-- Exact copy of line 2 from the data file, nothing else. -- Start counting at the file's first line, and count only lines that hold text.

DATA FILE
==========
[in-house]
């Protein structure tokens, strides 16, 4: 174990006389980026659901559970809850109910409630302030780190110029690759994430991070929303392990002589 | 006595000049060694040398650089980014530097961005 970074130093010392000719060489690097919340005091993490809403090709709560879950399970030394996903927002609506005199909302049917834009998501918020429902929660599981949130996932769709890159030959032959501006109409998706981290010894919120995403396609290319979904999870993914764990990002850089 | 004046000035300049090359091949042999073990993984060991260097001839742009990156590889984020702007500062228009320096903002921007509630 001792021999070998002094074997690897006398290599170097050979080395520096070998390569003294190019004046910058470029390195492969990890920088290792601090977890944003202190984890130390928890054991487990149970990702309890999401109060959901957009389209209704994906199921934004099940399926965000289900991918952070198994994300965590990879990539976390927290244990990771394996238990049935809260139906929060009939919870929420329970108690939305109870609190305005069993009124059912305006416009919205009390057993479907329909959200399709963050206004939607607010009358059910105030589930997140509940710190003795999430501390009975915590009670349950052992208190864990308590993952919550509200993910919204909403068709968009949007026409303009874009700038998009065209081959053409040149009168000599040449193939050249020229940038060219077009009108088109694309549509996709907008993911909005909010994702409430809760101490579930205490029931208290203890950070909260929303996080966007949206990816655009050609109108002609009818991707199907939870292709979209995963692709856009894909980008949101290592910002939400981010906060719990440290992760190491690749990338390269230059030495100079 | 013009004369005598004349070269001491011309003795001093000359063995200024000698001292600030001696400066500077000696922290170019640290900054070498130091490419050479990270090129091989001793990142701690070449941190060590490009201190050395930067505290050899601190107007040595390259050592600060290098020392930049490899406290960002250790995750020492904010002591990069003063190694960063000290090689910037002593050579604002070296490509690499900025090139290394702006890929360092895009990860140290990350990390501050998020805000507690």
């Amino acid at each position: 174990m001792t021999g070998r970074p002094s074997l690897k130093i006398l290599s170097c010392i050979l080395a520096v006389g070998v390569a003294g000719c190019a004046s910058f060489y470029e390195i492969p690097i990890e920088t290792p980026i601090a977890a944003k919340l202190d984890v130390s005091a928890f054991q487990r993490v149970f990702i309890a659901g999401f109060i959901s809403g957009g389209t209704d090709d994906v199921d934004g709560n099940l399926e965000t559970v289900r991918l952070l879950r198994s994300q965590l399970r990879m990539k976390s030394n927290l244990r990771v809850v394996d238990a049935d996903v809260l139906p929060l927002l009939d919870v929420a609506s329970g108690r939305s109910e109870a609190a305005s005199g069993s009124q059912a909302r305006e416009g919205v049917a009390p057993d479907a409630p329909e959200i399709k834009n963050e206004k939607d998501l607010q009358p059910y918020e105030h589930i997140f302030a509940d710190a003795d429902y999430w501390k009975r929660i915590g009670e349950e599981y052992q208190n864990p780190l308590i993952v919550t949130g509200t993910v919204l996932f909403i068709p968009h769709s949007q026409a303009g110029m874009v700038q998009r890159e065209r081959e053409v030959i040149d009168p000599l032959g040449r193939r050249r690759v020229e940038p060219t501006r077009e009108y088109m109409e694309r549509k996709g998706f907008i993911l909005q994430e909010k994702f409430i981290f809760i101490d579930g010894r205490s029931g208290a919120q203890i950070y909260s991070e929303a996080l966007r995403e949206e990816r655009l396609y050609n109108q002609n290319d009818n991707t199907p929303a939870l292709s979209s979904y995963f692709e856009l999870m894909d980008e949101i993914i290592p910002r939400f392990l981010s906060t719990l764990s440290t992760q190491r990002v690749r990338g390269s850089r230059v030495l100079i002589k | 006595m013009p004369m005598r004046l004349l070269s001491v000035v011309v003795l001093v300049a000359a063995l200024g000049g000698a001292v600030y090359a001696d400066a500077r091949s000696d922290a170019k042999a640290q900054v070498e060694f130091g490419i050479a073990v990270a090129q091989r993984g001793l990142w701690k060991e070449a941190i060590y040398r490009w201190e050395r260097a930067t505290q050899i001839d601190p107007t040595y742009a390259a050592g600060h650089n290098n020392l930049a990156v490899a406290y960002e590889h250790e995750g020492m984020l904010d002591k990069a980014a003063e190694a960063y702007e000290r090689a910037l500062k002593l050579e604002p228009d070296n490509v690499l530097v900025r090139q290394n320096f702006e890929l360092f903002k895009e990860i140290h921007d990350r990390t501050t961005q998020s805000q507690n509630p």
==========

């Protein structure tokens, strides 16, 4: 174990006389980026659901559970809850109910409630302030780190110029690759994430991070929303392990002589 | 006595000049060694040398650089980014530097961005 970074130093010392000719060489690097919340005091993490809403090709709560879950399970030394996903927002609506005199909302049917834009998501918020429902929660599981949130996932769709890159030959032959501006109409998706981290010894919120995403396609290319979904999870993914764990990002850089 | 004046000035300049090359091949042999073990993984060991260097001839742009990156590889984020702007500062228009320096903002921007509630 001792021999070998002094074997690897006398290599170097050979080395520096070998390569003294190019004046910058470029390195492969990890920088290792601090977890944003202190984890130390928890054991487990149970990702309890999401109060959901957009389209209704994906199921934004099940399926965000289900991918952070198994994300965590990879990539976390927290244990990771394996238990049935809260139906929060009939919870929420329970108690939305109870609190305005069993009124059912305006416009919205009390057993479907329909959200399709963050206004939607607010009358059910105030589930997140509940710190003795999430501390009975915590009670349950052992208190864990308590993952919550509200993910919204909403068709968009949007026409303009874009700038998009065209081959053409040149009168000599040449193939050249020229940038060219077009009108088109694309549509996709907008993911909005909010994702409430809760101490579930205490029931208290203890950070909260929303996080966007949206990816655009050609109108002609009818991707199907939870292709979209995963692709856009894909980008949101290592910002939400981010906060719990440290992760190491690749990338390269230059030495100079 | 013009004369005598004349070269001491011309003795001093000359063995200024000698001292600030001696400066500077000696922290170019640290900054070498130091490419050479990270090129091989001793990142701690070449941190060590490009201190050395930067505290050899601190107007040595390259050592600060290098020392930049490899406290960002250790995750020492904010002591990069003063190694960063000290090689910037002593050579604002070296490509690499900025090139290394702006890929360092895009990860140290990350990390501050998020805000507690």